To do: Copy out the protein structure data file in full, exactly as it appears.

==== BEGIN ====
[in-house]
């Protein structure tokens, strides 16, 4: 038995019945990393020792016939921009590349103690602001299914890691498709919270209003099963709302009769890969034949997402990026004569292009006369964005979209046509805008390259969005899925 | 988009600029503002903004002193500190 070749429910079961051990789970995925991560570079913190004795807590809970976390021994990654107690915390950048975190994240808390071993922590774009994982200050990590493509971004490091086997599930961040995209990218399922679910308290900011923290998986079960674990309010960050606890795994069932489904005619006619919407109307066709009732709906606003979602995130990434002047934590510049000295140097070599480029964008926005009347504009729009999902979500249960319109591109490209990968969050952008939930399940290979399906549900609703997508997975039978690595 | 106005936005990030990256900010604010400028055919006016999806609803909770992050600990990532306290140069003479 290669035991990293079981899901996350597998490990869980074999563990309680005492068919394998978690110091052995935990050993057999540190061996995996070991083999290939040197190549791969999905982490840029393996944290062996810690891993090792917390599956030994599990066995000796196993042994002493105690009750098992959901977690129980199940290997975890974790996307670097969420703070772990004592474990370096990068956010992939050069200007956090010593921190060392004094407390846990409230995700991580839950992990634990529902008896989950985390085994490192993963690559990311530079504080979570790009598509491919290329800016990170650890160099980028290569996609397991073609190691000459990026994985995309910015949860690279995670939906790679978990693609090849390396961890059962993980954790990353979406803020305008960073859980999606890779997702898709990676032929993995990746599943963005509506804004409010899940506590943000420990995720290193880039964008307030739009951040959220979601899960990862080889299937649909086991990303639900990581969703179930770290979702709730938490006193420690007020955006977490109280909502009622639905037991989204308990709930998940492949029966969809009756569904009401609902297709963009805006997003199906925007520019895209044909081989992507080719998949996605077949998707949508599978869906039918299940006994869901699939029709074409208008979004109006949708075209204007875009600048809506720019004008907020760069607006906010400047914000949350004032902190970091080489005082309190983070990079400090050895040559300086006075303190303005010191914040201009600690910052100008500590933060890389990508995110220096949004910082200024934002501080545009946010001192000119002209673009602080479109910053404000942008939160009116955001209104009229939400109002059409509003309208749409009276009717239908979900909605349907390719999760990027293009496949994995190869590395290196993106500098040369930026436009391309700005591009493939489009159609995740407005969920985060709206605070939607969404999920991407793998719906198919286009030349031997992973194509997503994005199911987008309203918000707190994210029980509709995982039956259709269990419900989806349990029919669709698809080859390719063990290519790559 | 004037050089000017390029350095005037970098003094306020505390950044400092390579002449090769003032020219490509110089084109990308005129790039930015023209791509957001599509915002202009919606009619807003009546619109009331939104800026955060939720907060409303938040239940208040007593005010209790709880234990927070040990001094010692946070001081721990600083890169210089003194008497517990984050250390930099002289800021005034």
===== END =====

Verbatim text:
[in-house]
């Protein structure tokens, strides 16, 4: 038995019945990393020792016939921009590349103690602001299914890691498709919270209003099963709302009769890969034949997402990026004569292009006369964005979209046509805008390259969005899925 | 988009600029503002903004002193500190 070749429910079961051990789970995925991560570079913190004795807590809970976390021994990654107690915390950048975190994240808390071993922590774009994982200050990590493509971004490091086997599930961040995209990218399922679910308290900011923290998986079960674990309010960050606890795994069932489904005619006619919407109307066709009732709906606003979602995130990434002047934590510049000295140097070599480029964008926005009347504009729009999902979500249960319109591109490209990968969050952008939930399940290979399906549900609703997508997975039978690595 | 106005936005990030990256900010604010400028055919006016999806609803909770992050600990990532306290140069003479 290669035991990293079981899901996350597998490990869980074999563990309680005492068919394998978690110091052995935990050993057999540190061996995996070991083999290939040197190549791969999905982490840029393996944290062996810690891993090792917390599956030994599990066995000796196993042994002493105690009750098992959901977690129980199940290997975890974790996307670097969420703070772990004592474990370096990068956010992939050069200007956090010593921190060392004094407390846990409230995700991580839950992990634990529902008896989950985390085994490192993963690559990311530079504080979570790009598509491919290329800016990170650890160099980028290569996609397991073609190691000459990026994985995309910015949860690279995670939906790679978990693609090849390396961890059962993980954790990353979406803020305008960073859980999606890779997702898709990676032929993995990746599943963005509506804004409010899940506590943000420990995720290193880039964008307030739009951040959220979601899960990862080889299937649909086991990303639900990581969703179930770290979702709730938490006193420690007020955006977490109280909502009622639905037991989204308990709930998940492949029966969809009756569904009401609902297709963009805006997003199906925007520019895209044909081989992507080719998949996605077949998707949508599978869906039918299940006994869901699939029709074409208008979004109006949708075209204007875009600048809506720019004008907020760069607006906010400047914000949350004032902190970091080489005082309190983070990079400090050895040559300086006075303190303005010191914040201009600690910052100008500590933060890389990508995110220096949004910082200024934002501080545009946010001192000119002209673009602080479109910053404000942008939160009116955001209104009229939400109002059409509003309208749409009276009717239908979900909605349907390719999760990027293009496949994995190869590395290196993106500098040369930026436009391309700005591009493939489009159609995740407005969920985060709206605070939607969404999920991407793998719906198919286009030349031997992973194509997503994005199911987008309203918000707190994210029980509709995982039956259709269990419900989806349990029919669709698809080859390719063990290519790559 | 004037050089000017390029350095005037970098003094306020505390950044400092390579002449090769003032020219490509110089084109990308005129790039930015023209791509957001599509915002202009919606009619807003009546619109009331939104800026955060939720907060409303938040239940208040007593005010209790709880234990927070040990001094010692946070001081721990600083890169210089003194008497517990984050250390930099002289800021005034």